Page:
Discovering Art & Consciousness

Art To Your Inbox

Mona Lisa by Leonardo Da Vinci:

Our museums and galleries are filled with works of art that barely scratch the surface of our attention as we move from image to image. But great art tells a story, a story that tells us there is more than meets the eye.

Mona Lisa, by Leonardo Da Vinci, is arguably the most famous painting in the world, an image that has lured visitors year in year out. But it is difficult for us today to look at a painting such as this with fresh eyes. It is an image we have seen a million times over, emblazoned on every commercial product you can think of. The millions of eyes that visit her in The Louvre, Paris, each year, spend just an average of just fifteen seconds in her gaze before moving on to the next object. But to the renaissance eye, this image was alive and present. Is this why this painting has attracted such mystery and attention over the years? Looking at art for longer, with a different quality of attention, allows the image and your experience to become participatory rather than static, and where the work of art changes from a dead object to be analysed to something living and dynamic. But how do we do this, and what are your thoughts and responses to Mona Lisa?

Share your views about this work of art in our private facebook group. To join see details below.

Slowing down and really taking time to engage with a work of art, gives you a chance to pause, absorb, reflect and appreciate in depth one great work of art at a time in the comfort of your own home. Broadening perceptions of art, beyond rational analysis, categories and styles, has proven to lower stress levels, increase creativity and effective action in the world. Art is for the senses, intellect and soul, and has the capacity open ways of knowing and seeing that have been lost or forgotten in our post modern age. 

"Mary does not ‘teach’ as such;  she introduces a painting (or an artist, or an idea) and then enters a process of mutual discovery as a co-explorer." Ms Veronica Bennetts 

Today, almost everyone has heard of the positive effects of yoga and meditation. But neuroscience and ancient teachings tell us that deep observation and appreciation of art is transformative for intellectual, emotional and spiritual awareness individually, societally and globally. It is even more vitally important for us today in our challenging times.

Through my experience of studying, researching and teaching traditional Art History I was always intrigued by the world and stories that art opened up. But I sensed something was missing, something that we had lost. The 'looking at art from a distance' approach meant that it remained as an object; devitalised and dead, something there for our inspection and criticism. But art, images, have a vitality. They are, as psychiatrist and thinker, Dr Iain McGilchrist writes, “more like people, living beings than objects”.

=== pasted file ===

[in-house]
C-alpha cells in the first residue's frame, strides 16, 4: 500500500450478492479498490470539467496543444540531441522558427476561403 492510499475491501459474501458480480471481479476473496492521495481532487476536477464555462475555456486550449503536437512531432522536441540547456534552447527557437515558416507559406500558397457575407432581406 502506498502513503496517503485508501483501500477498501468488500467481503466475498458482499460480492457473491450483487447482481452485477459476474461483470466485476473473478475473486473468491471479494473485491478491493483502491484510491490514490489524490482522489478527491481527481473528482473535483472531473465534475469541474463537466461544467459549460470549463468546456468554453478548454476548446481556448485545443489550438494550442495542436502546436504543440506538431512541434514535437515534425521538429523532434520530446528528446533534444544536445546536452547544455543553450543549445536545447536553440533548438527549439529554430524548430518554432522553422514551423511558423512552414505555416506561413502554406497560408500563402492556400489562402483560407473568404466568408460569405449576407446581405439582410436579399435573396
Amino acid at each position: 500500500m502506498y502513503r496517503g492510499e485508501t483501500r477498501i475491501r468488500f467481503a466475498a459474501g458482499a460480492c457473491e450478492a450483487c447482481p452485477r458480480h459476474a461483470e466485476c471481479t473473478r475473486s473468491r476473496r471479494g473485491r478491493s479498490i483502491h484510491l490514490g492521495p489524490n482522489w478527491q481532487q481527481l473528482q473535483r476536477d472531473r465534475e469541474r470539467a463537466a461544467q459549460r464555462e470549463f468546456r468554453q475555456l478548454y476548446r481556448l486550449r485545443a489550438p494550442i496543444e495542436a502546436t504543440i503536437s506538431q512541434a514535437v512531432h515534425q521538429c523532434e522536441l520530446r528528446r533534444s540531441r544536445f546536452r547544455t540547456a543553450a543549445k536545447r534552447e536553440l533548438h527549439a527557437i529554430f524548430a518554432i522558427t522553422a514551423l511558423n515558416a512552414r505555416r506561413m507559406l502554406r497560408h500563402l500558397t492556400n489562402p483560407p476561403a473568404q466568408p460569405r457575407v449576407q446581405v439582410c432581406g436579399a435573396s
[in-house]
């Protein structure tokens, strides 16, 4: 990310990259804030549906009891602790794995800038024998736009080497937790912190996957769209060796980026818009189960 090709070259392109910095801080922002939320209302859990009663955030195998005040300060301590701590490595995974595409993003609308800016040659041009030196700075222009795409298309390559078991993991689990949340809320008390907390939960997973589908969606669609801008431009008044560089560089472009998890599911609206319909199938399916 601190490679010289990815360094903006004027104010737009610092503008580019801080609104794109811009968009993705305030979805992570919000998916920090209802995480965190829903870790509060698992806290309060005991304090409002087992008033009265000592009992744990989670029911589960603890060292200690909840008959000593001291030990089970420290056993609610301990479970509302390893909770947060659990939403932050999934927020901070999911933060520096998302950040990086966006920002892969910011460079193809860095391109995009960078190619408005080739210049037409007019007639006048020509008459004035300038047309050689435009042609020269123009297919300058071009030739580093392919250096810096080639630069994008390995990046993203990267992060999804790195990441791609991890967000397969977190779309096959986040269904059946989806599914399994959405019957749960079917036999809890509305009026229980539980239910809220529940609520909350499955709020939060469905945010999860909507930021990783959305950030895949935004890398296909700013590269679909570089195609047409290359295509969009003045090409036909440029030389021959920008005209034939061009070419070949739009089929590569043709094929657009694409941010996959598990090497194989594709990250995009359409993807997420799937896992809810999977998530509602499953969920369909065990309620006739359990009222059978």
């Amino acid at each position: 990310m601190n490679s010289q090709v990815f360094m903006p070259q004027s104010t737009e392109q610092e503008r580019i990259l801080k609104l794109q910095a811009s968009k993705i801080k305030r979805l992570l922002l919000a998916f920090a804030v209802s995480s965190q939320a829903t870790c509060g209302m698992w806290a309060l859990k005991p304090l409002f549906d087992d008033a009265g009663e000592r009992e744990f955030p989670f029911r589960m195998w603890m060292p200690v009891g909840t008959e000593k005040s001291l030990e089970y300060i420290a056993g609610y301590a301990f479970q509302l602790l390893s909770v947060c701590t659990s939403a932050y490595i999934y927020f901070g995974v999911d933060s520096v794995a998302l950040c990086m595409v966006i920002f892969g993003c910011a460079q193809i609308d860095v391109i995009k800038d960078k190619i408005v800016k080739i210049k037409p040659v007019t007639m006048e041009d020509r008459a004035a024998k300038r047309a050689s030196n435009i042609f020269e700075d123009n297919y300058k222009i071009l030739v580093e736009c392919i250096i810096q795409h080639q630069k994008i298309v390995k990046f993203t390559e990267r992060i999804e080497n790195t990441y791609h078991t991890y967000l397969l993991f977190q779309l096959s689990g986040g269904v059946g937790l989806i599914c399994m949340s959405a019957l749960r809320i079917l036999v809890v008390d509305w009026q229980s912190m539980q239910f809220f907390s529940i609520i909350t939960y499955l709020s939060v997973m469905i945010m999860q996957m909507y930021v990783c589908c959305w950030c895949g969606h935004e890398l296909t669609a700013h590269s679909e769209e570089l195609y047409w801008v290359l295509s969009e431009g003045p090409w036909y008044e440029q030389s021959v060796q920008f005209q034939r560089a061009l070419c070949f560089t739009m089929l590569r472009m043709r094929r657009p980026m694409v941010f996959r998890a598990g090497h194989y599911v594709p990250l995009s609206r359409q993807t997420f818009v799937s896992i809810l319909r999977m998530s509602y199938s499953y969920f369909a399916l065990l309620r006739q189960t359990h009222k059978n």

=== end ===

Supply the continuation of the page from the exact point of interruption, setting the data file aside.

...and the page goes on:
Art was never supposed to be interpreted only literally. This is a relatively recent inherited view. Art opened different ways of seeing and knowing that enabled us to better understand ourselves and our place in the world. Today, our times call for us to re-establish this vital and half- forgotten connection. Without it, we act half- hearted, lop-sided in our thinking, disembodied from ourselves and from the senses, imagination and heart.

View an example:

Mona Lisa
Painting by Leonardo da Vinci

One Work Of Art Per Week: £10.00

This option will give you:

    • 4 x works of art to download
    • 4 x video descriptions to download
    • Access to the exclusive Facebook discussion group where you can share ideas and thoughts with like-minded enthusiasts

    One Work Of Art Per Month: £5.00

    This option will give you:


      • 1 x work of art to download
      • 1 x video description to download
      • Access to the exclusive Facebook discussion group where you can share ideas and thoughts with like-minded enthusiasts


      Mary is clearly a teacher and communicator of the highest calibre.”

      Dr Simon Wilson

      Senior Lecturer, Canterbury Christ Church University

      Mary Attwood BA (hons) MA

      Mary Attwood is an art historian, author, lecturer and teacher and was the founding Chairman of the Victoria branch of The Arts Society, London, a membership charity dedicated to enriching peoples’ lives through the arts. She is also a qualified teacher in lifelong learning and a Yoga Alliance registered yoga, meditation and mindfulness teacher.  She has also worked as creator, producer, publicist and script writer for her own production company and created an award winning line of wellness DVDs, training courses and has ghost written two books published by Watkins. 

      Mary holds an MA with distinction in Myth, Cosmology and the Sacred where her thesis, Rebirthing a Lost Vision of Renaissance Art, researched different epistemologies of art and images from a broad context of ancient Greek philosophy, the neuroscientific approach of Dr Iain McGilchrist’s groundbreaking research on the difference of attention of left and right hemispheres of the brain, archetypal psychology of Drs C.G. Jung and J. Hillman and Renaissance artistic approaches. This is currently being transcribed into a book. She also holds a BA honours degree in the History of Art, University of London, where her studies focused on Italian late Medieval and Renaissance art and architecture.